One of the main features of National Education Policy, NEP 2020 is the total structural change of school curriculum and pedagogy. Instead of the present 10+2 structure, new 5+3+3+4 would be introduced. Formal teaching-learning will start compulsorily from 3 years of age.
Many experts and studies say this system will increase the cost of education both at the beginning and also in total tenure. Thus it will put extra burden on students hailing from poorer families leading to drop-outs if and when they may be unable to bear that burden.
It has become customary for all the education policies of India to lament about the dismal state of affairs prevailing in Indian education system and promise a lot about its improvement. But they ultimately end up with mere empty words. Although the Education Policy of 1986 raised a slogan of “operation blackboard” with much fanfare, nothing tangible have been achieved in deeds during the last 35 years of its implementation. Rather it opened the floodgate of privatization and commercialization of education right from school level by disowning the responsibility of governments for providing quality and universal education. As far as government and aided schools are concerned, problems like dilapidated buildings, lack of minimum infrastructure, number of vacant teacher posts in hundreds of thousands, absence of monitoring over learning levels etc., are still plaguing. As per government records, more than one lakh schools are being run with single teacher. Even the existing teachers are engaged day in and day out with nonacademic activities of all and sundry.
Now ignoring all these harsh realities, the NEP 2020 again speaks about “learning crisis” (NEP-2020 Section 2.1. Page 8) and raises the slogan of “Foundational Literacy and Numeracy” (NEP-2020 Section 2.7. Page 9). But irony is that on one hand it only made a passing comment, like, “teacher vacancies will be filled at the earliest, in a time bound manner”, on the other hand, recommended “peer tutoring and services of “community volunteers” as a panacea for changing “the country’s landscape very quickly.” By this, the government simply sets itself free from any responsibility of appointing teachers or monitoring the learning outcomes. Moreover, in the prevailing conditions, the selection of “community volunteers” is very likely to be biased with a view to furthering the interests of forces in power.
These have been pointed out by All India Save Education Committee (AISEC) in its booklet entitled as What NEP-2020 Speaks Where Reality Stands published in February 2022.
According to NEP-2020 Section 4.1 (Page 11), “The curricular and pedagogical structure of school education will be reconfigured, corresponding to the age ranges of 3-8, 8-11, 11-14, and 14-18 years, … be guided by a 5+3+3+4 design.”
To include the Early Childhood Care and Education (ECCE) the formal school education NEP-2020 Section 1.2. (Page 7) asserts, “ECCE ideally consists of flexible, multi-faceted, multi-level, play-based, activity-based, and inquiry-based learning.”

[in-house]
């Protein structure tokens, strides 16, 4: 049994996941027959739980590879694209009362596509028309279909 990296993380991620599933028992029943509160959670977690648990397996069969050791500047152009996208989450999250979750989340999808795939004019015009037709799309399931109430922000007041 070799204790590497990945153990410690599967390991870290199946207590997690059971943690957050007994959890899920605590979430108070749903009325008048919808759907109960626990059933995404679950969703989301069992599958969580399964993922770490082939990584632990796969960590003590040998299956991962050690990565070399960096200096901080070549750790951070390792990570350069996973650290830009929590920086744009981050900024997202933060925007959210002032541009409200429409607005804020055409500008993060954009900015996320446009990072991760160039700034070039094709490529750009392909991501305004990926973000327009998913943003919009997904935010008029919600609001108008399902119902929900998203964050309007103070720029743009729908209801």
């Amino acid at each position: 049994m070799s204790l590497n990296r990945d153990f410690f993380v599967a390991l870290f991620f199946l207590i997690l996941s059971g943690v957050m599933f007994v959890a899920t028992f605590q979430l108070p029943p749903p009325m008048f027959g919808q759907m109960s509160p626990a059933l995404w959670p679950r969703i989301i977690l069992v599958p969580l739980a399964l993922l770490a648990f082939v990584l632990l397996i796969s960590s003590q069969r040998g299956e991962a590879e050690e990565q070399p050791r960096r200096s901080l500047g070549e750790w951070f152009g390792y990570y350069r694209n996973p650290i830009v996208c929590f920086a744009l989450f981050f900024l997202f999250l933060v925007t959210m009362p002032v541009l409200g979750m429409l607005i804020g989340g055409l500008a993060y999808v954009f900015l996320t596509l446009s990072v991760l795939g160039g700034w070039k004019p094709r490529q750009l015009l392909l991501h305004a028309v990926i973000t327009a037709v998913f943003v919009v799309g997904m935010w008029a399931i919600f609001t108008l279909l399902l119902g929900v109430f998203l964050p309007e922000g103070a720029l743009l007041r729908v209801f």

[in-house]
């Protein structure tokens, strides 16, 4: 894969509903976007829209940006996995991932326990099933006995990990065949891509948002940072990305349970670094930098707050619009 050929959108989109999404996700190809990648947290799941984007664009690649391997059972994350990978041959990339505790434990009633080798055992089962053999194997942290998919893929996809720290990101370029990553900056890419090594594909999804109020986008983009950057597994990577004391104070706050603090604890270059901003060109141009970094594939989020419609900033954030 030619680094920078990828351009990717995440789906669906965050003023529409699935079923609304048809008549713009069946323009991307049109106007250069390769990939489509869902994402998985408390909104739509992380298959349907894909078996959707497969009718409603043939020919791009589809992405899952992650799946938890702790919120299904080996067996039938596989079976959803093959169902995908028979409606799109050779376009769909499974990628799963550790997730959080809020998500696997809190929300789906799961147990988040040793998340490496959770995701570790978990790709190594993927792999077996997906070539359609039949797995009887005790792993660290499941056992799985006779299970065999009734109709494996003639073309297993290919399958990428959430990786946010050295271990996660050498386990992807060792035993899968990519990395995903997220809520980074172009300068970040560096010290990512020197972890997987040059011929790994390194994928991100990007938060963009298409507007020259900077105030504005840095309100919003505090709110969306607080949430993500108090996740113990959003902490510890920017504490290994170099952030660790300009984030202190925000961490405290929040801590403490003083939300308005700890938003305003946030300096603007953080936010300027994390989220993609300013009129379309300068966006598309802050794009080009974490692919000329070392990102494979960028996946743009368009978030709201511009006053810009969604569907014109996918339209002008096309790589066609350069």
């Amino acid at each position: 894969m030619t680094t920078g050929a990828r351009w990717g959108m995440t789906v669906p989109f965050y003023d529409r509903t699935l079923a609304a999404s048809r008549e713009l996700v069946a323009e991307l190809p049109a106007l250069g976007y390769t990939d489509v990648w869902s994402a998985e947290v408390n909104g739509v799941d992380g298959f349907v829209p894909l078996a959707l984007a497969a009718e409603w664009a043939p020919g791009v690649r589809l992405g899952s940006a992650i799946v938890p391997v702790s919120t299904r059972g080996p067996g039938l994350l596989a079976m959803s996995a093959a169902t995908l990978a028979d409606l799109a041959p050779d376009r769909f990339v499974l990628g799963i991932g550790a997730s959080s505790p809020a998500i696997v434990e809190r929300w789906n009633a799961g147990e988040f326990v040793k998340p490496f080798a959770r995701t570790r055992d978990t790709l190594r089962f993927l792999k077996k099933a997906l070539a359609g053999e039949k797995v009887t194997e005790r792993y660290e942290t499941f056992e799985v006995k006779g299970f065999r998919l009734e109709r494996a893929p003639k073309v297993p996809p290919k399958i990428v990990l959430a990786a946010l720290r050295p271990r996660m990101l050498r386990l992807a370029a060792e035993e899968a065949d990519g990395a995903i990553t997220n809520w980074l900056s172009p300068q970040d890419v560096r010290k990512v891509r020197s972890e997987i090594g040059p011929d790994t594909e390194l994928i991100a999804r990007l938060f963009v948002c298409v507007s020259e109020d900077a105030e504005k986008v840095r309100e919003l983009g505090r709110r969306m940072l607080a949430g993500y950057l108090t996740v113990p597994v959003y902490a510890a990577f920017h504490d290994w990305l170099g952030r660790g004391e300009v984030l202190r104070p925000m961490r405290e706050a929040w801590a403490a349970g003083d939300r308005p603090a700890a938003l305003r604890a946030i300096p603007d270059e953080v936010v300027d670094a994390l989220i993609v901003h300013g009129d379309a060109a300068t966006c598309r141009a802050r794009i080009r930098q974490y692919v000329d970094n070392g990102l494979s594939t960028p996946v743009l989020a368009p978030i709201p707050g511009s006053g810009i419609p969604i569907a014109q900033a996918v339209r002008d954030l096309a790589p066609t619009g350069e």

Justifying the inclusion of ECCE in the new curriculum and pedagogy of the school education NEP-2020 Section 1.7. (Page 8) says, “To prepare an initial cadre of high quality ECCE teachers in Anganwadis, current Anganwadi workers/teachers will be trained… Anganwadi workers/teachers with qualifications of 10+2 and above shall be given a 6-month certificate programme in ECCE; and those with lower educational qualifications shall be given a one-year diploma programme …”
However, AISEC argues that the ECCE will be disastrous. The first 5 years for the children of age 3 to 8 according to the NEP 2020 will involve a system called Early Childhood Care and Education (ECCE). As planned, the first 3 years of compulsory pre-school will be fun-play- activity and discovery-based method requiring well-planned and well-designed gadgets and technically equipped, trained teachers.
Obviously it will be specialized, technical and costly too. If it is made mandatory, consequences would be disastrous leading to extra monetary burden for the poor even middle class families, undesirable mental stress on kids and unhealthy competition among commercial kindergartens as we presently witness in case of private primary schools.
Further, for majority of state-run schools the new policy assigns the job to the Anganwadi workers who are already over-burdened, relatively less qualified and abysmally low-paid. These Anganwadi workers, mostly poor women, with insecure job conditions and utter neglect by the government, are in dire straits, struggling to eke out a bare living. Simply by giving one year or six months online training to Anganwadi workers will not serve the purpose. The result will be devastating. Education for overwhelming majority of students will be totally shattered. But the kindergartens, Balvatikas, the chains of pre-school private companies or the sorts will cater this ECCE to affluent families, producing a privileged section of students.